08 april 2020
5 min

What do farmers from different countries do during the coronavirus epidemic?

What do farmers from different countries do during the coronavirus epidemic?

As doctors around the world continue to fight the coronavirus pandemic, people in other professions have no choice but to adapt to quarantine and try to somehow conduct their activities.

We looked at what farmers in different countries of the world are doing under the current conditions, as well as how various restrictive measures are affecting agriculture.

Unemployed French were called in to go "into the fields"


The head of the Ministry of Agriculture of France Didier Guillaume called out to people who lost their jobs because of the coronavirus epidemic to join the "great army of agriculture" and come to the aid of farmers. According to him, the industry has a deficit of 200 thousand jobs.

“I appeal to all women and men who no longer work: waiters in restaurants, hotel managers, hairdressers ... I offer them to join the great army of French agriculture. To those thanks to whom we can eat healthy", Didier Guillaume announced. “In order to feed the French, you need to produce (food)”.

He noted that the French, who will respond to the call of the authorities, will be able to replace seasonal workers who came to France from other countries.“ Previously, foreigners were engaged in harvesting, but they can no longer come. However, this is necessary for the industry”, stated the head of the department.

According to France Info, those who wish to respond must submit applications on the website "Working hands - so that the plates are not empty." Already in the first hours of the resource’s operation, 12,400 applications were received, said Christian Lambert, head of the FNSEA French farmers trade union. Representatives of the authorities assured that they will monitor compliance with all precautions related to the spread of coronavirus.


British farmers urge compatriots to go to pick fruits and vegetables


In the UK, farmer groups are warning that labor shortages in the context of the coronavirus pandemic could affect the supply of fruits and vegetables. Farmers urge everyone who is capable of physical work to support the manufacturing sector. The berry industry also confirmed that it would soon begin a recruitment campaign to encourage the British to work on farms, writes Fruit-inform with reference to Farmiguk.

Last year's data show that 98% of fruit and vegetable pickers were from outside the UK. The National Land and Business Association (CLA) believes that there may be a shortage of 80,000 workers due to the crisis caused by Covid-19.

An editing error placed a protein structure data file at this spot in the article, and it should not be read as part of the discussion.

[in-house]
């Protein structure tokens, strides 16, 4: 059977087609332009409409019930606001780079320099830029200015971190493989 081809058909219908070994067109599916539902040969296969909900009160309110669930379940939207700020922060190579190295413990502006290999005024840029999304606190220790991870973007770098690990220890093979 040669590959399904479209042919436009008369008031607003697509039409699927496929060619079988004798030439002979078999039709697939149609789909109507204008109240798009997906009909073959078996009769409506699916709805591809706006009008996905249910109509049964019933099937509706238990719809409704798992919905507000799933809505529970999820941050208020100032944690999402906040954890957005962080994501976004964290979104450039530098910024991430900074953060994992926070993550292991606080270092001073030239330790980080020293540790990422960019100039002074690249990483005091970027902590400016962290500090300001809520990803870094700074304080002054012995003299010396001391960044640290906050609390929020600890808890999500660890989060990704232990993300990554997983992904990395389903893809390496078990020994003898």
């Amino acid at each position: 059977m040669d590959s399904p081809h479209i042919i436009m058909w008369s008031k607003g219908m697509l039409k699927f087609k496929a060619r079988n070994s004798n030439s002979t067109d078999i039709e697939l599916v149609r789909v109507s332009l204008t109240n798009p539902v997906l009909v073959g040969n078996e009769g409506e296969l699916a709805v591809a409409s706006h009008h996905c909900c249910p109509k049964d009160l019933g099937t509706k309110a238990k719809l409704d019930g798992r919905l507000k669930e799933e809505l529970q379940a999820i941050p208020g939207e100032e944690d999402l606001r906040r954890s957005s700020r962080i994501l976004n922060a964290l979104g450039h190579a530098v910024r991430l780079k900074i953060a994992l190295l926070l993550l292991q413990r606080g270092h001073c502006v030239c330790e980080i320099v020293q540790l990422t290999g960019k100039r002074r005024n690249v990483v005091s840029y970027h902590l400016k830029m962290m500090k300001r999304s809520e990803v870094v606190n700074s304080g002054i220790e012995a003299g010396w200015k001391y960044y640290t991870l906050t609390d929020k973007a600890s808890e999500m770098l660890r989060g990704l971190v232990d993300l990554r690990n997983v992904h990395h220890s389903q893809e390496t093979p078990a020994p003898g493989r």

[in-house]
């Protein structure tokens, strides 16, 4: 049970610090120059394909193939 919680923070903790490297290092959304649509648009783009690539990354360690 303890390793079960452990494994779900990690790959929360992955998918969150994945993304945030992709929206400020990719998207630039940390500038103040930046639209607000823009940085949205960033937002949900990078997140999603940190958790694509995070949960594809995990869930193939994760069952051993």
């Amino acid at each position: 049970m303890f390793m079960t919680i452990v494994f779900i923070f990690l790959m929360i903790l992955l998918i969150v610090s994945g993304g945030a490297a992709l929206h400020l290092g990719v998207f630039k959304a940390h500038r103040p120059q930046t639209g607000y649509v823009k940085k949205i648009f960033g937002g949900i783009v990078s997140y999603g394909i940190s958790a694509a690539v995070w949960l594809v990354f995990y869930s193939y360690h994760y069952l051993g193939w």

“The lack of eighty thousand employees is something that we have never seen before. That is why we urge people from other industries to help farmers feed the country. Time is of the essence”, stated CLA President Mark Bridgman.

The current economic effect of coronavirus in the UK has already led to the loss of thousands of jobs. According to Bridgman, in order to fix this, employees of different companies can undergo retraining for agricultural work.


Farmers in the Netherlands fear shortages of manpower


In the Netherlands, the vegetable growing season will soon begin, but many employees from other countries will not be able to come due to quarantine measures, writes

This is why LTO Arbeidskracht, through its website, has contacted Dutch residents to help farmers.

“We need hands now, we are in a critical situation,” says Yvonne van de Ven of LTO Arbeidskracht.

“The season is beginning, so we need staff. It is for this reason that we created the platform. We want people who are in the Netherlands to now be able to work in the agricultural sector and, thus, support the country's food supply”, the specialist explained.

Employers in agriculture and horticulture can find staff through the website. The creators of the platform note the high interest and many offers from both sides.

“There are a huge number of companies that report a shortage of people, but on the other hand, there are also companies that have idle staff,” says Yvonne van de Ven. “We just received an email from a transport company that has its workload lessenned. Now they are ready to work in the agricultural sector”.


Germany has no one to harvest asparagus

In Germany, the asparagus season has begun. This delicious vegetable, appreciated by the ancient Romans, is especially popular with the Germans. But this spring, its value has especially increased.